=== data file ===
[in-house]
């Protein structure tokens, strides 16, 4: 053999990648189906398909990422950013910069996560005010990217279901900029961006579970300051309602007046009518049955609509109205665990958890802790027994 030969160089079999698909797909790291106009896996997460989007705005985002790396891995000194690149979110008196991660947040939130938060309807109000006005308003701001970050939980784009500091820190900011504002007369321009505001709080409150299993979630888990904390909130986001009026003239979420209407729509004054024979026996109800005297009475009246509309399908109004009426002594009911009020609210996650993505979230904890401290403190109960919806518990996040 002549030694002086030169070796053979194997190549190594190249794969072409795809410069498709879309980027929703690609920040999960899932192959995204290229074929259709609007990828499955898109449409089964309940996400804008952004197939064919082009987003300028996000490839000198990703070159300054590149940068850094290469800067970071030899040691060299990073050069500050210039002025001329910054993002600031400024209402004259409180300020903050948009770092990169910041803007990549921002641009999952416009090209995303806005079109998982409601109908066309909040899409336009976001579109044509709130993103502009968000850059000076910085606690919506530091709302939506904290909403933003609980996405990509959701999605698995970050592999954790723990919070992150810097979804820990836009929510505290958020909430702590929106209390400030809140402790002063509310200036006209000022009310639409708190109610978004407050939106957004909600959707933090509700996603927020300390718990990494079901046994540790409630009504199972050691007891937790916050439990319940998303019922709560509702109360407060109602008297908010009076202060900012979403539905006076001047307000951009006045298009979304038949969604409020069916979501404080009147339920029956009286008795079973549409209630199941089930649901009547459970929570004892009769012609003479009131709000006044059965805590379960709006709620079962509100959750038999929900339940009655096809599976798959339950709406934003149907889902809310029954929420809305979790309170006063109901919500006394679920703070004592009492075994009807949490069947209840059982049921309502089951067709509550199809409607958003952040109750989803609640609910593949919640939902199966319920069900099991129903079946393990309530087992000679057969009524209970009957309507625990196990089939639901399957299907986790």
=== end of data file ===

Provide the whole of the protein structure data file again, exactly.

[in-house]
């Protein structure tokens, strides 16, 4: 053999990648189906398909990422950013910069996560005010990217279901900029961006579970300051309602007046009518049955609509109205665990958890802790027994 030969160089079999698909797909790291106009896996997460989007705005985002790396891995000194690149979110008196991660947040939130938060309807109000006005308003701001970050939980784009500091820190900011504002007369321009505001709080409150299993979630888990904390909130986001009026003239979420209407729509004054024979026996109800005297009475009246509309399908109004009426002594009911009020609210996650993505979230904890401290403190109960919806518990996040 002549030694002086030169070796053979194997190549190594190249794969072409795809410069498709879309980027929703690609920040999960899932192959995204290229074929259709609007990828499955898109449409089964309940996400804008952004197939064919082009987003300028996000490839000198990703070159300054590149940068850094290469800067970071030899040691060299990073050069500050210039002025001329910054993002600031400024209402004259409180300020903050948009770092990169910041803007990549921002641009999952416009090209995303806005079109998982409601109908066309909040899409336009976001579109044509709130993103502009968000850059000076910085606690919506530091709302939506904290909403933003609980996405990509959701999605698995970050592999954790723990919070992150810097979804820990836009929510505290958020909430702590929106209390400030809140402790002063509310200036006209000022009310639409708190109610978004407050939106957004909600959707933090509700996603927020300390718990990494079901046994540790409630009504199972050691007891937790916050439990319940998303019922709560509702109360407060109602008297908010009076202060900012979403539905006076001047307000951009006045298009979304038949969604409020069916979501404080009147339920029956009286008795079973549409209630199941089930649901009547459970929570004892009769012609003479009131709000006044059965805590379960709006709620079962509100959750038999929900339940009655096809599976798959339950709406934003149907889902809310029954929420809305979790309170006063109901919500006394679920703070004592009492075994009807949490069947209840059982049921309502089951067709509550199809409607958003952040109750989803609640609910593949919640939902199966319920069900099991129903079946393990309530087992000679057969009524209970009957309507625990196990089939639901399957299907986790």